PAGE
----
News of Evergrande’s default was the gunshot heard across the real estate world in December 2021, leading to a cascade of financial troubles that continue to threaten the entire Chinese economy. For context, the country’s real estate sector contributes over 25% of the country’s GDP, so the debris of the Evergrande financial fiasco is far reaching. While the ensuing debt bombshell may not yet have truly snuffed out the commercial real estate sector, the real estate crisis has already dismantled several steel producers, government-controlled asset managers state and private banks. But that could only be the beginning.
Cracks in China’s economy have emerged after Evergrande’s initial collapse, followed by a parade of postponements of a debt restructuring plan. Then the rest of the dominoes started to topple over. Other major property developers have started to pull back. More than 30 Chinese property companies, including China Evergrande Group and Sunac China Holdings, have defaulted on their foreign debts.
Investors are growing increasingly frustrated with the insistence of failing developers, regulators and even the Bank of China that all is well and the property market will work out. Yet, despite the best efforts of the censors, the Chinese people have had enough, and so have Evergrande’s lenders. After nearly a year of promises to repay its loans, the world’s most indebted property developer has just seen its headquarters in Hong Kong, a 26-storey office building which happens to be one of the most valuable from the promoter, seized.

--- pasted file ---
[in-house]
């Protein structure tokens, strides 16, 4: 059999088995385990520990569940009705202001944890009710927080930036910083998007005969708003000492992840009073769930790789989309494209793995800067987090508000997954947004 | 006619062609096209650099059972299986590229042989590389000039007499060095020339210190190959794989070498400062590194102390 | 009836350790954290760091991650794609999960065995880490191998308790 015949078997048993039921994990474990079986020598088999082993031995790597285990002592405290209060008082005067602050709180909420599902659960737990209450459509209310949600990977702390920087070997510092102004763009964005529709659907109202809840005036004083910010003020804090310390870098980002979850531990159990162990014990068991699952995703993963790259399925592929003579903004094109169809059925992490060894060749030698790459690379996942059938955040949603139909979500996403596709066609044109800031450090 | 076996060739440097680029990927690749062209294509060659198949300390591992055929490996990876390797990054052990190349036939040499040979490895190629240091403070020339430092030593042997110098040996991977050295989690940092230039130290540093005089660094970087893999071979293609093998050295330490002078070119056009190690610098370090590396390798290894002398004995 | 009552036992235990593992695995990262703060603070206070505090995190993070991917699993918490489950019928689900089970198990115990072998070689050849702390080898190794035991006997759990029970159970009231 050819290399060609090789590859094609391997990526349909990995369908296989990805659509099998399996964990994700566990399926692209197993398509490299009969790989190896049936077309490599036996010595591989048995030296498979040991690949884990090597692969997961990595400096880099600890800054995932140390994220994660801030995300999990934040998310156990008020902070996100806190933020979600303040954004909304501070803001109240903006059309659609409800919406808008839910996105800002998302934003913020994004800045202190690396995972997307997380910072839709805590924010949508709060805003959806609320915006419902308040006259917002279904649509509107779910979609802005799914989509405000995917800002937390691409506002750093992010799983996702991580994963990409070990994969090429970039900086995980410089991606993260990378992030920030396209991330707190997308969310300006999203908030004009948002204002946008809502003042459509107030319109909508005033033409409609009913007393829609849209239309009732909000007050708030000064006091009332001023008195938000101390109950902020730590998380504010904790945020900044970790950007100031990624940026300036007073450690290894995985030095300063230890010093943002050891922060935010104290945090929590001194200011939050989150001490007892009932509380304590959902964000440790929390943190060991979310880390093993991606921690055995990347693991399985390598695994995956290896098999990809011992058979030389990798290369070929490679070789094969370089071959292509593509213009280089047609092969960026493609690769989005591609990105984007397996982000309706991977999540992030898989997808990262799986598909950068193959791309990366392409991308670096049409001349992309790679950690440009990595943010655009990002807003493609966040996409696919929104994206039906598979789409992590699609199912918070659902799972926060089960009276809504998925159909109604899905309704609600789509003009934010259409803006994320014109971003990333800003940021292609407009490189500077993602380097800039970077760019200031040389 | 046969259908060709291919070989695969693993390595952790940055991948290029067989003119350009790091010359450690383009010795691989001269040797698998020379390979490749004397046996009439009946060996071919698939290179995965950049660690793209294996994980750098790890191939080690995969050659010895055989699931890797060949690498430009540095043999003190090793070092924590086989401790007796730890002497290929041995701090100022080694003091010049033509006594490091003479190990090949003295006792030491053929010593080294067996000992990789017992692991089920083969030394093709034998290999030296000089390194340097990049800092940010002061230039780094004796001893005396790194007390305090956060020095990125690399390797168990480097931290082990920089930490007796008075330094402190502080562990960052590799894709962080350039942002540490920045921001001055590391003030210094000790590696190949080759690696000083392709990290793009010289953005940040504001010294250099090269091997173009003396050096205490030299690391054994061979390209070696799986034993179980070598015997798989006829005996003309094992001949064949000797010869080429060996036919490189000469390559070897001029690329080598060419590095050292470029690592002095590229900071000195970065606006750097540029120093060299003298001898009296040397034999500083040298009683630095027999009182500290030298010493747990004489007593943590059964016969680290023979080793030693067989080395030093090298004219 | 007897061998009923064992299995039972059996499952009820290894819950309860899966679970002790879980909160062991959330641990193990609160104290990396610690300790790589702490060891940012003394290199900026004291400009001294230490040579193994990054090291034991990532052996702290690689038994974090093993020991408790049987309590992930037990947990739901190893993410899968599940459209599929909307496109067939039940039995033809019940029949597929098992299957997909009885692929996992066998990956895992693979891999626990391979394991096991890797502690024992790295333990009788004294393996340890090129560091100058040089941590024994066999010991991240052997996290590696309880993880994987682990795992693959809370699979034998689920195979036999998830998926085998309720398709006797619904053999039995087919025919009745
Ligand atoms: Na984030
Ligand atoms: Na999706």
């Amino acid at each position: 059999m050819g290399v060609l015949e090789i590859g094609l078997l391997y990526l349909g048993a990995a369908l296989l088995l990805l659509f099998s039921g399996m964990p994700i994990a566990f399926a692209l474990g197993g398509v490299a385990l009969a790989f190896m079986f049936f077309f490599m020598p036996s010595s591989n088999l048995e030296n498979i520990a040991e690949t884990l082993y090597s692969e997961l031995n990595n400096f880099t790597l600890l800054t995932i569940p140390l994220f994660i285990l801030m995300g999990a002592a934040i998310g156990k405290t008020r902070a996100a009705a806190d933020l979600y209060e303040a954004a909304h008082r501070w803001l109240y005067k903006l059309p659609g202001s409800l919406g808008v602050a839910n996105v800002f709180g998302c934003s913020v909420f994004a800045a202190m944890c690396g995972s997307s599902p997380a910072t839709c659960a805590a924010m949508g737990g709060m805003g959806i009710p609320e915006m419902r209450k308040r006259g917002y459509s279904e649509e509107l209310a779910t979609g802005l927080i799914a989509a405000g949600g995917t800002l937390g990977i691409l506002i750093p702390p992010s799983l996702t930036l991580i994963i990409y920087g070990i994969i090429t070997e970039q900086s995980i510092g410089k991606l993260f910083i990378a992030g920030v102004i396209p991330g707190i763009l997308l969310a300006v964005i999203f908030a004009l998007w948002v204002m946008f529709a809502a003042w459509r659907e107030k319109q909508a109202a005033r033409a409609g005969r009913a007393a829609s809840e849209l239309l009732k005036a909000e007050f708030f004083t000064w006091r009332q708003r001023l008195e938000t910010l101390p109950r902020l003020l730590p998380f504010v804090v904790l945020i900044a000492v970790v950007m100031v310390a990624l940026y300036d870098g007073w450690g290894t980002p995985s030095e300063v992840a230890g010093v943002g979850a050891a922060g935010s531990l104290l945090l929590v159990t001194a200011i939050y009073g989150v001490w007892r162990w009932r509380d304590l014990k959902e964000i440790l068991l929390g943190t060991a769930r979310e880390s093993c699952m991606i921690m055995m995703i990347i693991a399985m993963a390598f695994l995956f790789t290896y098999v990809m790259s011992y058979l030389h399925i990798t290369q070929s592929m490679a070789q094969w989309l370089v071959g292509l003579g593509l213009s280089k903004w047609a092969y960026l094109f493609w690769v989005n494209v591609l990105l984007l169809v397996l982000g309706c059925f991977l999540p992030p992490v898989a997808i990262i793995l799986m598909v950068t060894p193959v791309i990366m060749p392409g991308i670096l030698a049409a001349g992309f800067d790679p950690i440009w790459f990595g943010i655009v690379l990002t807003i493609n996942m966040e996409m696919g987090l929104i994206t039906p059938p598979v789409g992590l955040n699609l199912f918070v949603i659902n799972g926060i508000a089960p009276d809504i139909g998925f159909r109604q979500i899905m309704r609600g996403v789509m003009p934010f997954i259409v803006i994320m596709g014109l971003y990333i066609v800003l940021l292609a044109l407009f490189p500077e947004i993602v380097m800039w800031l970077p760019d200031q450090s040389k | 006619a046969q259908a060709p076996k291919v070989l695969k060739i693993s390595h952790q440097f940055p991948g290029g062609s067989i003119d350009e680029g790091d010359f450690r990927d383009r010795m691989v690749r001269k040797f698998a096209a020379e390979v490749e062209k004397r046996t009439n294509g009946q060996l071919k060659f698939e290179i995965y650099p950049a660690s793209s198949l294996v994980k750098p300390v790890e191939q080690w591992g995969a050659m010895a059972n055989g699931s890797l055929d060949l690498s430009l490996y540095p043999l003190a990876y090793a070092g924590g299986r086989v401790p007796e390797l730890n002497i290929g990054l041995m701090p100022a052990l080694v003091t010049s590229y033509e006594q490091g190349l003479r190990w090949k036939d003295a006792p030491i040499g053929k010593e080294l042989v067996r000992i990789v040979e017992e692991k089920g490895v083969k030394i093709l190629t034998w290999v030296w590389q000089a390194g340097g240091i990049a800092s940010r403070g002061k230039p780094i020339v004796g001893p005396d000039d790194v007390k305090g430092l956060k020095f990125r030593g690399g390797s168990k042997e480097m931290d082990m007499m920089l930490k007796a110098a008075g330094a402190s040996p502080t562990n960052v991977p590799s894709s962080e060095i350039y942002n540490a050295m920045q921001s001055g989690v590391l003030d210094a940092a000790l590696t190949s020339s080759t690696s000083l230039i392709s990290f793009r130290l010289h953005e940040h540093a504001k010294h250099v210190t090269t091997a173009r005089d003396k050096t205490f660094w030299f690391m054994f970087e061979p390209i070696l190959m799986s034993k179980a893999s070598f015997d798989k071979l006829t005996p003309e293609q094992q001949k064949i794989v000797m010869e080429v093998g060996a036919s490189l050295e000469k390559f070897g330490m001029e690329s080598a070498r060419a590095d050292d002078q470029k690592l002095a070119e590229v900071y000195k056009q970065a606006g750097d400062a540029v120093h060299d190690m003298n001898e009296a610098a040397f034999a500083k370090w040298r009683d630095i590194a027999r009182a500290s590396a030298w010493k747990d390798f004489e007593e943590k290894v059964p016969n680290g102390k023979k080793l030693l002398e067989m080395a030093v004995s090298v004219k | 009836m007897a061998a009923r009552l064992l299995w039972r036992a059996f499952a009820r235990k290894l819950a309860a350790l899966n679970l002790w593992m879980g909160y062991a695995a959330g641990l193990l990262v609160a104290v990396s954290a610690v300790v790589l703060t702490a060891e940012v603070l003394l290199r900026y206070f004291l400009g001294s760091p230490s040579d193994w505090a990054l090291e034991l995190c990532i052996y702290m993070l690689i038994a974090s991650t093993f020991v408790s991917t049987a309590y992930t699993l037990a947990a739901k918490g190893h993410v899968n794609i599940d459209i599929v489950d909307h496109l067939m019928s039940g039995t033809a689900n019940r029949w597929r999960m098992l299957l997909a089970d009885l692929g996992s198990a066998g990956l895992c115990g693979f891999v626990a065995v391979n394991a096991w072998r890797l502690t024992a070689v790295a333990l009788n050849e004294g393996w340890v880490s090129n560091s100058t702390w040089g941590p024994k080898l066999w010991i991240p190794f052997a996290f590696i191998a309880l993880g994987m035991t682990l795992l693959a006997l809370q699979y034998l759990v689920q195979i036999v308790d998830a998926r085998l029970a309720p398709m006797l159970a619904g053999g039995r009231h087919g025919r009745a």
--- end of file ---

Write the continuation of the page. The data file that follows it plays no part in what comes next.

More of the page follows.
As easy as it is to blame all of China’s real estate problems on Evergrande’s mismanagement, the truth is that the ongoing debt saga is the result of systemic problems with Chinese financial institutions and the propensity to taking excessive risks in real estate transactions. The Chinese government has tried to get the sector back on its feet, but solving a $7 trillion housing bubble simply won’t happen overnight. A staggering amount of China’s money is being taken from its real estate, so every day as millions of square feet of unfinished buildings continue to be abandoned, it prevents very cash required. Policy makers in China are absolutely feeling the pressure to manufacture a silver bullet to the current crisis.
If the fallout from Evergrande doesn’t spur the Chinese government to forge a quick fix to the real estate crisis fast enough, a nationwide boycott stemming from a much-abused real estate practice will.
Pressure before sale
If you’re wondering why so many media are labeling China’s real estate market as “Ponzi-like,” then here’s why. In China, real estate accounts for more than 70% of individual wealth, and property buyers frequently make upfront payments for unfinished construction. This practice, known as “presale,” accounts for more than 85% of all new home sales in China. One of the many reasons Evergrande and other developers had gotten so out of control was that developers were eagerly accepting presale money and using it to fund many projects simultaneously, and therein lies the problem. .
Presales are so widely accepted in China that they have become one of the most important sources of cash for homebuilders. By 2021, nearly 90% of newly built residences in China had been pre-sold. The funds are virtually interest-free and are used to pay for construction. Until this year, 50-70% of presale funds had to be kept in escrow accounts under local government management, as each city has its own set of rules. But again, this led to opportunities for abuse, and some governments used prepayment money to fund their own initiatives in exchange for favors from developers.